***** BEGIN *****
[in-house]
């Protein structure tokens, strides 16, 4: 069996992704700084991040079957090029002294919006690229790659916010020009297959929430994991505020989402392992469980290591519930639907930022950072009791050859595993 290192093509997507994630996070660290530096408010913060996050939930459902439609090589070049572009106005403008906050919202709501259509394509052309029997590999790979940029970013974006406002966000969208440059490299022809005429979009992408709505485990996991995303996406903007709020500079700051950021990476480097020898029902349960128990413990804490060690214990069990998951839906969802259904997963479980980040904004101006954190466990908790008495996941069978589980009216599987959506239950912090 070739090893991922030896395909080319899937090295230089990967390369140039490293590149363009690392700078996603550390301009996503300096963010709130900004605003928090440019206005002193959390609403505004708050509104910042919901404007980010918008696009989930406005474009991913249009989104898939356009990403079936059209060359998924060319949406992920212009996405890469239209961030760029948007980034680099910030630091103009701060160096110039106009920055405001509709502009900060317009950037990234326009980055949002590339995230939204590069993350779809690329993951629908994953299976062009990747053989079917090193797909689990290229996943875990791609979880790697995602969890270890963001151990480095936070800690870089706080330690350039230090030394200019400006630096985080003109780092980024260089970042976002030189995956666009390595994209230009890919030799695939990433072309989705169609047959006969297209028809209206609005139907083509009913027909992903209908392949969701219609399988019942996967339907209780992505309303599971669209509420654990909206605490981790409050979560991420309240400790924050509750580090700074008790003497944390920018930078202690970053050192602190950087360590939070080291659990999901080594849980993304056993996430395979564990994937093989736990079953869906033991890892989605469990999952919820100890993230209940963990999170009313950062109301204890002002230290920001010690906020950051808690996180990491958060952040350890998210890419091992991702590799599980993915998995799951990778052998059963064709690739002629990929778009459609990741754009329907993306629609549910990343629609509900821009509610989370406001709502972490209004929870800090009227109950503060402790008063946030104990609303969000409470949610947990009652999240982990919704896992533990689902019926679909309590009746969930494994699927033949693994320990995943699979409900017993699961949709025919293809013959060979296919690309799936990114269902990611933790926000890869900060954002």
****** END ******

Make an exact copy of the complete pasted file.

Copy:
[in-house]
């Protein structure tokens, strides 16, 4: 069996992704700084991040079957090029002294919006690229790659916010020009297959929430994991505020989402392992469980290591519930639907930022950072009791050859595993 290192093509997507994630996070660290530096408010913060996050939930459902439609090589070049572009106005403008906050919202709501259509394509052309029997590999790979940029970013974006406002966000969208440059490299022809005429979009992408709505485990996991995303996406903007709020500079700051950021990476480097020898029902349960128990413990804490060690214990069990998951839906969802259904997963479980980040904004101006954190466990908790008495996941069978589980009216599987959506239950912090 070739090893991922030896395909080319899937090295230089990967390369140039490293590149363009690392700078996603550390301009996503300096963010709130900004605003928090440019206005002193959390609403505004708050509104910042919901404007980010918008696009989930406005474009991913249009989104898939356009990403079936059209060359998924060319949406992920212009996405890469239209961030760029948007980034680099910030630091103009701060160096110039106009920055405001509709502009900060317009950037990234326009980055949002590339995230939204590069993350779809690329993951629908994953299976062009990747053989079917090193797909689990290229996943875990791609979880790697995602969890270890963001151990480095936070800690870089706080330690350039230090030394200019400006630096985080003109780092980024260089970042976002030189995956666009390595994209230009890919030799695939990433072309989705169609047959006969297209028809209206609005139907083509009913027909992903209908392949969701219609399988019942996967339907209780992505309303599971669209509420654990909206605490981790409050979560991420309240400790924050509750580090700074008790003497944390920018930078202690970053050192602190950087360590939070080291659990999901080594849980993304056993996430395979564990994937093989736990079953869906033991890892989605469990999952919820100890993230209940963990999170009313950062109301204890002002230290920001010690906020950051808690996180990491958060952040350890998210890419091992991702590799599980993915998995799951990778052998059963064709690739002629990929778009459609990741754009329907993306629609549910990343629609509900821009509610989370406001709502972490209004929870800090009227109950503060402790008063946030104990609303969000409470949610947990009652999240982990919704896992533990689902019926679909309590009746969930494994699927033949693994320990995943699979409900017993699961949709025919293809013959060979296919690309799936990114269902990611933790926000890869900060954002």